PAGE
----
In Spite of Waning Consumer Confidence, Housing Environment Still Robust

Posted on 1st January 2014

Canadian consumers are losing confidence in the economy. While consumer confidence was near an annual high at the beginning of December, it has since slipped. The weekly consumer sentiment index increased to 59.3 for the week ended December 6, up from 58.9 a week earlier. (Source: Mayeda, A., “Consumer confidence nears year high as Canadians put faith in rising house prices,” Financial Post, December 9, 2013.)

In early December, the number of people who thought real estate prices would increase over the next six months also increased from 40.0 the week earlier to 40.3—the highest level since March 2012. (Source: Ibid.)

But as we headed into the final weeks of the holiday season, consumers became less optimistic. Canadian consumer confidence levels declined for the second straight week on the heels of growing pessimism about the economy and real estate prices.

The weekly consumer confidence measure dipped to 57.8 for the week ended December 20, the lowest level in nearly two months. Canadians lost confidence in all four subjects tracked by the Bloomberg Nanos Canadian Confidence Index: personal finances, the economy, job security, and real estate. (Source: Mayeda, A., “Canada Consumer Sentiment Falls a Second Week on Housing,” Bloomberg, December 23, 2013.)

What a difference two weeks can make. On December 20, the share of respondents who thought Canadian real estate prices would rise over the next six months dropped to 34.8—the lowest level since August and a sharp drop over the 40.3 indicated just a couple weeks earlier. (Source: Ibid.)

Consumer confidence is an important economic indicator. For starters, it reflects our optimism in the state of the economy, which is echoed in the way we save and spend. When Canadians are more optimistic, they spend money; when confidence levels are retreating, Canadians spend less money, indicating unease. The more confident we feel about the stability of our incomes and jobs, the more likely we are to spend.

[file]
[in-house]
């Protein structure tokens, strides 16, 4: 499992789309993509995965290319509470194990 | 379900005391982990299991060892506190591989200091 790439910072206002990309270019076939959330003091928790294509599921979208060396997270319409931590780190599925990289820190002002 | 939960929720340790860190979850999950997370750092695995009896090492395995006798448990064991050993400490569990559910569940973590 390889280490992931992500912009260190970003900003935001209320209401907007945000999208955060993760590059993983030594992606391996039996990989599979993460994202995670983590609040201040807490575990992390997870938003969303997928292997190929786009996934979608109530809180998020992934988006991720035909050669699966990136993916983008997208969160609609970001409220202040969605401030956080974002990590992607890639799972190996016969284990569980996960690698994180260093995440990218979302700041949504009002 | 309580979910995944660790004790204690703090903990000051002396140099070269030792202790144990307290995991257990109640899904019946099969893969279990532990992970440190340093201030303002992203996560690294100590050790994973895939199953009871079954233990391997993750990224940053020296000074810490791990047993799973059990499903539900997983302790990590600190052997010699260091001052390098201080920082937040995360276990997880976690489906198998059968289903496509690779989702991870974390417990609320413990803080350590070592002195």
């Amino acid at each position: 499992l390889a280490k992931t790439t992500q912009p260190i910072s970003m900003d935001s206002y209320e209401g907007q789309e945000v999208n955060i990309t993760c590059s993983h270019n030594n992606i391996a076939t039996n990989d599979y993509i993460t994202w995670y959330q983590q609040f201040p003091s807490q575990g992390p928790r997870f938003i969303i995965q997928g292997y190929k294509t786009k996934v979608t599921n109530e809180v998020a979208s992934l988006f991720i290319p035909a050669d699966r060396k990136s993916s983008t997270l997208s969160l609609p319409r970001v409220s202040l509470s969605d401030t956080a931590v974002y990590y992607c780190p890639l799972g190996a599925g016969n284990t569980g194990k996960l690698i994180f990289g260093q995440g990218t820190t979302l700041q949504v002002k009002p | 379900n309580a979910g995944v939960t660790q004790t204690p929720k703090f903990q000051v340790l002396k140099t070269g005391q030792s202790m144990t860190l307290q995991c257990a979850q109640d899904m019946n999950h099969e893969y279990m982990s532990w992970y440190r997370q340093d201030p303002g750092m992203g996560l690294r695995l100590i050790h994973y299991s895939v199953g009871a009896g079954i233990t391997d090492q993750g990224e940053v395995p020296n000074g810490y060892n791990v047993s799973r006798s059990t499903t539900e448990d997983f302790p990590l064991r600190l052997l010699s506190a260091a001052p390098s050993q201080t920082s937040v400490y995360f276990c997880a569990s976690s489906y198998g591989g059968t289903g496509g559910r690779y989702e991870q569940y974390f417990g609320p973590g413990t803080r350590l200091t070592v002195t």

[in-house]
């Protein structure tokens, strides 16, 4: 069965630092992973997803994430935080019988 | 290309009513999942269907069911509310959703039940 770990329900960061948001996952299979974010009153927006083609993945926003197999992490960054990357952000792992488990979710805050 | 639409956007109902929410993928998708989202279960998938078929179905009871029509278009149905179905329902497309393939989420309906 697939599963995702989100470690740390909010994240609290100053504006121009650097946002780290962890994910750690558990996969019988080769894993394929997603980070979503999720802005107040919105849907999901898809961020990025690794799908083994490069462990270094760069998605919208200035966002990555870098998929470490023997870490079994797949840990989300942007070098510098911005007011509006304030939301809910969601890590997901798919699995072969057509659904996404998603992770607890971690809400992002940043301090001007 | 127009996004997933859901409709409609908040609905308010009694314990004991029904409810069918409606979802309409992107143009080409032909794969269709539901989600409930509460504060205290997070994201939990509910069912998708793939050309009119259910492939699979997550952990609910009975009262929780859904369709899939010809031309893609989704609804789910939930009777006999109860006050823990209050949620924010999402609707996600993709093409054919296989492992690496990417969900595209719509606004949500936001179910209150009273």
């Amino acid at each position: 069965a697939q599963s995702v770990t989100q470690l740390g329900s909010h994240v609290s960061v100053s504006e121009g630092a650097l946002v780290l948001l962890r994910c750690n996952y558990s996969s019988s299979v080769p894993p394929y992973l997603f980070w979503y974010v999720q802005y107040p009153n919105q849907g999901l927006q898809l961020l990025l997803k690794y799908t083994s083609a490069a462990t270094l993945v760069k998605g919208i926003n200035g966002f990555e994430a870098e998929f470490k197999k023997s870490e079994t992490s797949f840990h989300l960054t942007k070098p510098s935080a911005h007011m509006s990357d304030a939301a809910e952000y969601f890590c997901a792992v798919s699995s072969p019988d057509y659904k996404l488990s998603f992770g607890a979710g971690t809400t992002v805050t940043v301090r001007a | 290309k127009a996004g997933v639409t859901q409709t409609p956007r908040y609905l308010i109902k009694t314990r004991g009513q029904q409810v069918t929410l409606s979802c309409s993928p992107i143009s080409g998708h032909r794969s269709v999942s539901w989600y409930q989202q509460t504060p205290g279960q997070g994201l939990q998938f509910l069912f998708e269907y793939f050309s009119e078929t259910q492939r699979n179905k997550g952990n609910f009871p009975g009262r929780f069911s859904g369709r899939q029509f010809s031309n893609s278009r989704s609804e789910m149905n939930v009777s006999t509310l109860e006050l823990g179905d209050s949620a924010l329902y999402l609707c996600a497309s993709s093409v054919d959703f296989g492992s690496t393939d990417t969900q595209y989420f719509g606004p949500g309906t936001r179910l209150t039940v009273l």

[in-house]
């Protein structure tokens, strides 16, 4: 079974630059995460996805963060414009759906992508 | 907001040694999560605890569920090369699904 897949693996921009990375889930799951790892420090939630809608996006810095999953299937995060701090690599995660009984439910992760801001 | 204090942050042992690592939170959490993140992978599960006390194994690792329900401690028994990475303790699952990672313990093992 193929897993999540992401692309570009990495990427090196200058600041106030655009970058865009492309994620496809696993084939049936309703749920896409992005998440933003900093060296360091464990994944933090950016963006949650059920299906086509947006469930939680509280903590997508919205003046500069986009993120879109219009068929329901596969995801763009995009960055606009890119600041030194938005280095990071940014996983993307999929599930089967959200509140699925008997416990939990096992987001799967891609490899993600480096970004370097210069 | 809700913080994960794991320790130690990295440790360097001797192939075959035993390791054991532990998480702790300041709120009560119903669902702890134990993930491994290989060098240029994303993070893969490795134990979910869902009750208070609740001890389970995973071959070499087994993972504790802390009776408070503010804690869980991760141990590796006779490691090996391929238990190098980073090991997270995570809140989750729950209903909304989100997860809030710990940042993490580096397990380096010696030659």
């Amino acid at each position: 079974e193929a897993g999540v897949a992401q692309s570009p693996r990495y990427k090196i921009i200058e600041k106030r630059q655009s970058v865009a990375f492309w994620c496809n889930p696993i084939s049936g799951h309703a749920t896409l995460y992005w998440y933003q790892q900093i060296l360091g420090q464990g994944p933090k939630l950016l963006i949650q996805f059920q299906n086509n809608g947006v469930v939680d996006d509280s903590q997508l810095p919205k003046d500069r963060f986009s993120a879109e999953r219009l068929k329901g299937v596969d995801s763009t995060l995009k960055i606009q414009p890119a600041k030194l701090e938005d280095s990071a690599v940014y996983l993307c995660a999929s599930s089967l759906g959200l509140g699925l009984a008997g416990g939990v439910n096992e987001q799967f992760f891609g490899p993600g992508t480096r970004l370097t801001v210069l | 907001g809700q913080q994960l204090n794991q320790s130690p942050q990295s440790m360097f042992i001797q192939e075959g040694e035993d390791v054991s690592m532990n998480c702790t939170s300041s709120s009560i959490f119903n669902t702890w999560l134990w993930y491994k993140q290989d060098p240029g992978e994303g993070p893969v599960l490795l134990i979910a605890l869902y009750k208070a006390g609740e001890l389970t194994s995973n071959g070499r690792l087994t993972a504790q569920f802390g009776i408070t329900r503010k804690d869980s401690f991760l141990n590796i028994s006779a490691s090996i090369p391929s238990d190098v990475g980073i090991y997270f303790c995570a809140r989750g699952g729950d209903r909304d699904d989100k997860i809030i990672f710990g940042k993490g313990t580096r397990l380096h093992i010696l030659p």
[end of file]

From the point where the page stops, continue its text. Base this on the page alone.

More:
Despite avoiding the housing crash that decimated the U.S. market and being one of the few countries to steer clear of the Great Recession, Canada has a stubbornly high unemployment rate. In January 2013, the unemployment rate was 7.1%, and by the end of the year, it had dipped only marginally to 6.9%. (Source: Statistics Canada web site, last accessed December 31, 2013.)

Unfortunately, weak consumer confidence and high unemployment are not the best ingredients for an economy that generates roughly 60% of its gross domestic product from consumer spending. (Source: “Household final consumption expenditure, etc. (% of GDP),” The World Bank web site, last accessed December 31, 2013.)

In spite of waning consumer confidence, the fact of the matter is that the Canadian economy is getting stronger, with demand in the Canadian housing market expected to remain robust across most provinces in 2014.

The Canadian Real Estate Association has projected that resales in 2014 will come in at 475,000 homes nationally, up from a previous 2014 forecast of 465,600. On top of that, it expects the national price for a home to rise to $391,100 from $382,200 in 2013. (Source: “Canadian Real Estate Association predicts a strong year in 2014,” December 16, 2013, Toronto Star.)

In an effort to help shore up the economy and prevent a housing market crash and recession (like the one experienced in the U.S.), the Bank of Canada has held the overnight lending rate at an artificially low one percent since late 2010. The low interest rate environment is supposed to make it easier for consumers and businesses to borrow.

In fact, thanks to the Bank of Canada keeping its policy rate at one percent (which impacts variable mortgage rates), more and more potential homebuyers are able to get mortgages. And the Bank of Canada has hinted interest rates will remain low for at least a couple more years.

So in spite of declining consumer confidence, the Canadian housing market remains robust. And with artificially low interest rates expected to stay put for the foreseeable future, 2014 will continue to be an excellent environment for potential homeowners.

First-time homeowners looking to take advantage of low mortgage rates or those looking to access the current equity in their home with a second mortgage should contact or apply online . A mortgage specialist will help set up an appointment with an independent, licensed agent at your earliest convenience.

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